I’ve been reading Zion: Poems by TJ Jarrett this week after picking it up at Parnassus Books in Nashville while there with my friend Julia.
I selected this one from the pile as soon as I noticed Theodore Bilbo (1877-1947) was mentioned in several poems. I was intrigued. Bilbo was the notoriously-racist Mississippi governor and U.S. Senator (Truly, there is nothing to admire about the man).
In these other-worldly poems, he is often a character with regret in his heart who is reflecting back on his life. He is re-imagined by the author, and it is a powerful device. In the poem, “Theodore Bilbo Mistakes Me for the Angel of Death,” she writes “You must have known the words were poisoned…Even when what was once your face/bloomed ruin, you kept on saying them.”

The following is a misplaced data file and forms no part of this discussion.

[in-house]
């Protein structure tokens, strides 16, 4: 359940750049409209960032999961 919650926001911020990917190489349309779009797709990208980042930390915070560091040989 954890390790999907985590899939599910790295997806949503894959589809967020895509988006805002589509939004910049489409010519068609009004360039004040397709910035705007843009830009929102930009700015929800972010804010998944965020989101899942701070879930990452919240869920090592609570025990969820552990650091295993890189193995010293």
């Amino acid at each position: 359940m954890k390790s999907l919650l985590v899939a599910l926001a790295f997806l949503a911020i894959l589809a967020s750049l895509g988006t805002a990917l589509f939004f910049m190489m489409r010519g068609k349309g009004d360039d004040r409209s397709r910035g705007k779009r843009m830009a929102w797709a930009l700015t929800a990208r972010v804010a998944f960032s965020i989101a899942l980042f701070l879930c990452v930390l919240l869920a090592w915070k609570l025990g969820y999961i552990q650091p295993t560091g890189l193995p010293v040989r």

I like to think a Theodore Bilbo of today would be open to to change his ways of thinking, and I admire these poems for letting us to consider that.
The grandmother is also an important voice in the collection, and appears in the first short poem saying that the body is “more waiting room than cage.”
Many poems also have the self-awareness quality that writers often have. “The Peonies at the Bodega” describes a scene between lovers as if it were a perfect love poem: “Were this a poem, and I were just arranging the sound/we would be standing in the rain and not snow.”
I recommend Zion and hope to read more from TJ Jarrett soon.